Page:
All of this greatly limits the abilities of writers to come to an understanding of what is truth. It would be better for all of us if we had a high degree of humility about our own abilities to come to an understanding of truth based on our own biases and perspectives and narrative filters and the frequently biased and partial nature of the evidence that we possess that would help us to come to conclusions. It is a shame that journalists past and present lack the presence of someone to tell that they are not heroes and that they are not nearly as insightful as they often believe themselves to be, and that all too often they let their own desires for glory and credit get in the way of the service that they could provide to society as a whole if they were more committed to the truth than to their own glory and prestige. Alas, journalists are only people like the rest of us, and the failings we see in those whose writing attracts public attention ought to remind those of us who toil in obscurity that if the roles were reversed, it would be hard to see much of any difference in the self-aggrandizement department. And for that, we should lament.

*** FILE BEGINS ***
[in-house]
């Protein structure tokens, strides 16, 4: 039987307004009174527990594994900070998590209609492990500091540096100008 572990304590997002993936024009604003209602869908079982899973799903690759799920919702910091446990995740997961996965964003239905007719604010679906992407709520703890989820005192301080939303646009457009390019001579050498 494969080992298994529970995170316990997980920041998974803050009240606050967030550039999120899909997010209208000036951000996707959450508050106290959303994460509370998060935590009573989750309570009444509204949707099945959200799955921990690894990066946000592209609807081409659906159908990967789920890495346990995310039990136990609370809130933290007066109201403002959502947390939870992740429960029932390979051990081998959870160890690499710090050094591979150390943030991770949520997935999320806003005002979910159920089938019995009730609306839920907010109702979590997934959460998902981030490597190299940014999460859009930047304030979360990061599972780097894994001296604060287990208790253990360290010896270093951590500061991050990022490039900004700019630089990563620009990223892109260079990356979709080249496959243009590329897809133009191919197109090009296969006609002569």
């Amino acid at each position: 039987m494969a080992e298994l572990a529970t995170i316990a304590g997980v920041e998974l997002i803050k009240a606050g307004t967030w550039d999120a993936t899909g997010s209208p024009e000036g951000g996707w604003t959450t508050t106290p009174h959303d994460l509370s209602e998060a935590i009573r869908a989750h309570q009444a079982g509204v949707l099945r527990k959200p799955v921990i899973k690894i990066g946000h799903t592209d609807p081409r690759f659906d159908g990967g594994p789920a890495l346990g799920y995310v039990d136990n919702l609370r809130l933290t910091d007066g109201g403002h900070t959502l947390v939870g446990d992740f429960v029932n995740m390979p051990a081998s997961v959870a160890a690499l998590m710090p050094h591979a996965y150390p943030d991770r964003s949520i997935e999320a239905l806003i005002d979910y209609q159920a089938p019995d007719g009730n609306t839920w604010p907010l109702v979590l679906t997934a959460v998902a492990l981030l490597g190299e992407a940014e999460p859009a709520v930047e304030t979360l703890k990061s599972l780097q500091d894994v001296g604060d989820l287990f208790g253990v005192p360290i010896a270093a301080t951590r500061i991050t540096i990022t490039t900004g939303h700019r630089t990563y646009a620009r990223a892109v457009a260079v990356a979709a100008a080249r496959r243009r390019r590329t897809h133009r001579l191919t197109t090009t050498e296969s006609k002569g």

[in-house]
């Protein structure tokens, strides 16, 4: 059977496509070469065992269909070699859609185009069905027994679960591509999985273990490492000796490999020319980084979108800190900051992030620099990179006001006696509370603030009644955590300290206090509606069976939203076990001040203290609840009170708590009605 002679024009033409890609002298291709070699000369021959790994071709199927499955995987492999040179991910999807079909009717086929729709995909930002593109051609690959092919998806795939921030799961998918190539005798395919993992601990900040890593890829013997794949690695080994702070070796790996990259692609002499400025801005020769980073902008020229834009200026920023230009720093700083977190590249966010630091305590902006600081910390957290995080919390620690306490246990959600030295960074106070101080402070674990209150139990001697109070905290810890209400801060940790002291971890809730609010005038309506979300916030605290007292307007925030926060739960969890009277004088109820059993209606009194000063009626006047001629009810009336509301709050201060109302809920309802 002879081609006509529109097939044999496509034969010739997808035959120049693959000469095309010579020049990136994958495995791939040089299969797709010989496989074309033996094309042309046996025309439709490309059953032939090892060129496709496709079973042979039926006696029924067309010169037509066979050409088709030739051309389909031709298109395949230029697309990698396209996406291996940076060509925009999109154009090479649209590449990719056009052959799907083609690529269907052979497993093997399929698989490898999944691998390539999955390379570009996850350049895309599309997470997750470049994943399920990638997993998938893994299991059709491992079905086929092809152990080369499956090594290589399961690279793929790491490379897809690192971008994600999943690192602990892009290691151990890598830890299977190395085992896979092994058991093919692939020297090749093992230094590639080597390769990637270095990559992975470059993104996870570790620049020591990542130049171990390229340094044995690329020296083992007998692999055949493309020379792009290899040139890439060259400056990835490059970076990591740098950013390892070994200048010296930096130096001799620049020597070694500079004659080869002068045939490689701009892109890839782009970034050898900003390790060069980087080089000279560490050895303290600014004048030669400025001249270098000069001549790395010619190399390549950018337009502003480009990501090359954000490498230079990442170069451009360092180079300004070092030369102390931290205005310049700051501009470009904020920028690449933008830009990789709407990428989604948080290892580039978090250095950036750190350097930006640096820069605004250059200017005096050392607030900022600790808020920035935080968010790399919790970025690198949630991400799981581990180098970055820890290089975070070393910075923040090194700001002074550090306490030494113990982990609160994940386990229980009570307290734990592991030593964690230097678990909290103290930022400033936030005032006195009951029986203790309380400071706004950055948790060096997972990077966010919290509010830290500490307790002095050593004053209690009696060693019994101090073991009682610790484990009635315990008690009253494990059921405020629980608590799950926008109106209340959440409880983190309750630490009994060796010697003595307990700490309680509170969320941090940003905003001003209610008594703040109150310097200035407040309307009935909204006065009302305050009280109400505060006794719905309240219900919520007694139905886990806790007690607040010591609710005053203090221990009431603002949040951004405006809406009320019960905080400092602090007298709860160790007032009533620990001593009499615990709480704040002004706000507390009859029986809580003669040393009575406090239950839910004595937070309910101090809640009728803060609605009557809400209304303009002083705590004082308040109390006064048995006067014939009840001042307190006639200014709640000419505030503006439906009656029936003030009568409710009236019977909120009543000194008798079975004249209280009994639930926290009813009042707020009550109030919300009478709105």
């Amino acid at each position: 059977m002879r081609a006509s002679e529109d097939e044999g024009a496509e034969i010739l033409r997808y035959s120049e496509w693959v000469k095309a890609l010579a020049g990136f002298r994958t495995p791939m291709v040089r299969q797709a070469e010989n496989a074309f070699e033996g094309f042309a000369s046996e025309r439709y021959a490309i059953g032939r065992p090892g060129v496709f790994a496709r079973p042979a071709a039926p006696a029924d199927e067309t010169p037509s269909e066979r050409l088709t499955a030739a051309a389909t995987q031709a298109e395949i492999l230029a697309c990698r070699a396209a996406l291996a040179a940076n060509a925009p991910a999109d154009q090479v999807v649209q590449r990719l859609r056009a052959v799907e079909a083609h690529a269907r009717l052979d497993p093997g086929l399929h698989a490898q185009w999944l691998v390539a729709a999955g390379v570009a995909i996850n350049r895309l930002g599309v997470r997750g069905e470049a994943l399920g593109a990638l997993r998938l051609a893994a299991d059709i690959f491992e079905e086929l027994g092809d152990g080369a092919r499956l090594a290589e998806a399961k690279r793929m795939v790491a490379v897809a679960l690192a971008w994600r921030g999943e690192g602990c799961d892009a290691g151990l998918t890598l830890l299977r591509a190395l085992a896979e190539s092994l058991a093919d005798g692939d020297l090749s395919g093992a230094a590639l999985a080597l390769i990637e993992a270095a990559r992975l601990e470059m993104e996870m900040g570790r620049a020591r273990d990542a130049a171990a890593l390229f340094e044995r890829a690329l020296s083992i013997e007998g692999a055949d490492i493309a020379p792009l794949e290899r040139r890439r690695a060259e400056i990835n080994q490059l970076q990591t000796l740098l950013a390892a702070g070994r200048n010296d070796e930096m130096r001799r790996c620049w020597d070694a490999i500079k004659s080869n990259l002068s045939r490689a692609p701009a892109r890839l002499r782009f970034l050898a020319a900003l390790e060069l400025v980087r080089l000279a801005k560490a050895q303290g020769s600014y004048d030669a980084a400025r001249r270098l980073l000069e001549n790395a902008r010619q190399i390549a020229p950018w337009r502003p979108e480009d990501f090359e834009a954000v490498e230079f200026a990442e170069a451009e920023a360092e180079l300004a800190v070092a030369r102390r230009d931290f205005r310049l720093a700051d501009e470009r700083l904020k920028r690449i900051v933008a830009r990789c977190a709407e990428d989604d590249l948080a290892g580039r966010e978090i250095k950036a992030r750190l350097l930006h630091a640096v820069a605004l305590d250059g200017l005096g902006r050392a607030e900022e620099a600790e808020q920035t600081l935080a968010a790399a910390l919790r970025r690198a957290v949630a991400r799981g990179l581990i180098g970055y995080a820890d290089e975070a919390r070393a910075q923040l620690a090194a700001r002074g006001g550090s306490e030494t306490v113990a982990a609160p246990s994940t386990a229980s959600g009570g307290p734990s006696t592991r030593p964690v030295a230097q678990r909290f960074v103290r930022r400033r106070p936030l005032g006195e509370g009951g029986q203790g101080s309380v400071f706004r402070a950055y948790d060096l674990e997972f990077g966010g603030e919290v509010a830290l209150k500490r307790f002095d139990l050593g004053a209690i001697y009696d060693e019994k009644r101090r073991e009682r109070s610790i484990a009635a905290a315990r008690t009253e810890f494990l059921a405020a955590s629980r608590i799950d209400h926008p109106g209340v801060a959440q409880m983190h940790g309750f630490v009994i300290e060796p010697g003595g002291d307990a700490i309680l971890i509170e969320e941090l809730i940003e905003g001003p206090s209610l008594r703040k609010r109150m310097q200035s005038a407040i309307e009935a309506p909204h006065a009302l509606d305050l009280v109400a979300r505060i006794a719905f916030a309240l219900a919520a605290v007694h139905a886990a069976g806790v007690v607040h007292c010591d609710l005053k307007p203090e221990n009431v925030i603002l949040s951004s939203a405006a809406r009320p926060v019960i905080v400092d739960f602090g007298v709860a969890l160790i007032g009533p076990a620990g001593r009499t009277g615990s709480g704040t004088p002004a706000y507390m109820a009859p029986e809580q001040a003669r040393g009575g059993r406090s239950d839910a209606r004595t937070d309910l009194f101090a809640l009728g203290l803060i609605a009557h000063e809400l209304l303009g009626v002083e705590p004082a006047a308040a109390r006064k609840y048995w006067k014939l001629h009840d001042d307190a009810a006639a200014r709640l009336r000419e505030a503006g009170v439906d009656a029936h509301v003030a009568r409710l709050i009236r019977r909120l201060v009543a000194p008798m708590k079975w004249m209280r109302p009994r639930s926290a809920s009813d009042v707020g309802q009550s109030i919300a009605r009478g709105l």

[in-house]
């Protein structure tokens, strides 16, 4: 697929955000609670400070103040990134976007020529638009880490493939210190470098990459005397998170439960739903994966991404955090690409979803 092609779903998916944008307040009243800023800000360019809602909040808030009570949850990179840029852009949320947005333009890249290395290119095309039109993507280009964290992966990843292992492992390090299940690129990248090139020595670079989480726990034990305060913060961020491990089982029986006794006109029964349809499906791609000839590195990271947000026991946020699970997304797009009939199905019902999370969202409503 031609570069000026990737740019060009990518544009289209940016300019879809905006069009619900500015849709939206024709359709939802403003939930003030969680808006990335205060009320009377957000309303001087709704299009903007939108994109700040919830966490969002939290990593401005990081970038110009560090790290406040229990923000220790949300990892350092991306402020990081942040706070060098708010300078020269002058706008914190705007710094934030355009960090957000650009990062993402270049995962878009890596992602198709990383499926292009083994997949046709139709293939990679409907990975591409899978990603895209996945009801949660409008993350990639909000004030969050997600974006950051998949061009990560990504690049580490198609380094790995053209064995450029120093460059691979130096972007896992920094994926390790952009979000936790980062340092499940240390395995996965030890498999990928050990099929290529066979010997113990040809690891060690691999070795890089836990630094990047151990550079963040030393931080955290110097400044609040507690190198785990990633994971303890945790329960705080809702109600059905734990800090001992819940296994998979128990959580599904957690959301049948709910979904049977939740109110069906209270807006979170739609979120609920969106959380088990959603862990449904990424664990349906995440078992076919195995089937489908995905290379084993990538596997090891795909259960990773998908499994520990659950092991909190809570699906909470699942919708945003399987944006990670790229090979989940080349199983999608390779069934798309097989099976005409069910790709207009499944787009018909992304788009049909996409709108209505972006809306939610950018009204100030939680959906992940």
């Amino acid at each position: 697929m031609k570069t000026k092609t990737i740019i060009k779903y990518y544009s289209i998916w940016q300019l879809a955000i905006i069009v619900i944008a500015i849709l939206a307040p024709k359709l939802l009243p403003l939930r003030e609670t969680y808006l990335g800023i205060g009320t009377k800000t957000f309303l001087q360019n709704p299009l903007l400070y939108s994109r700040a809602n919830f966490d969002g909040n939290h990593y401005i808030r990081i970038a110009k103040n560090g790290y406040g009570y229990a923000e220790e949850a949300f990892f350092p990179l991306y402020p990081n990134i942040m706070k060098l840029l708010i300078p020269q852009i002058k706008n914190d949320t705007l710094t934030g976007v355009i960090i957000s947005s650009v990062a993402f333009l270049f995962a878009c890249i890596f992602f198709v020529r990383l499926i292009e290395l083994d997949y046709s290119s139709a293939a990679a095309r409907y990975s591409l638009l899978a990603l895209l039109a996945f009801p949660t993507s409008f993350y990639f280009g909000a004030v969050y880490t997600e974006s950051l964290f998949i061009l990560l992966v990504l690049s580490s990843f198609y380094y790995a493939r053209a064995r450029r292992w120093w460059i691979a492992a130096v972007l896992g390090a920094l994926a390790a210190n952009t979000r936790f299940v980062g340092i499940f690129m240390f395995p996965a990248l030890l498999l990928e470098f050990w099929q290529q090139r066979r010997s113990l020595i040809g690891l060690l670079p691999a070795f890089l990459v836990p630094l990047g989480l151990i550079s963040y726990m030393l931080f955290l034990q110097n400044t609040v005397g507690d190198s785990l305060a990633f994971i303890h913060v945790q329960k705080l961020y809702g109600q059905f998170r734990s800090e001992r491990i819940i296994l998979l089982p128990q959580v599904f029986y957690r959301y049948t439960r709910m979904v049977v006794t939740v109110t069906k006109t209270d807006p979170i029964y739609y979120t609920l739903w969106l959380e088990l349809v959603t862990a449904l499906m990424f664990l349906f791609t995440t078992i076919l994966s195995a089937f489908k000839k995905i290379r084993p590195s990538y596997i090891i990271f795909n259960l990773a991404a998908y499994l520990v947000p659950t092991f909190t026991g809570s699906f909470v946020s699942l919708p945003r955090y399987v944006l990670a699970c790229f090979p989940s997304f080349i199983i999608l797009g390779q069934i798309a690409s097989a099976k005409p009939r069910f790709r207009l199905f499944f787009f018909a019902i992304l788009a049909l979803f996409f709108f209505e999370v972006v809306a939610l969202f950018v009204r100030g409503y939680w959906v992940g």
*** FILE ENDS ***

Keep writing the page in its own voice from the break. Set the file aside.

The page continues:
About nathanalbright

I'm a person with diverse interests who loves to read. If you want to know something about me, just ask.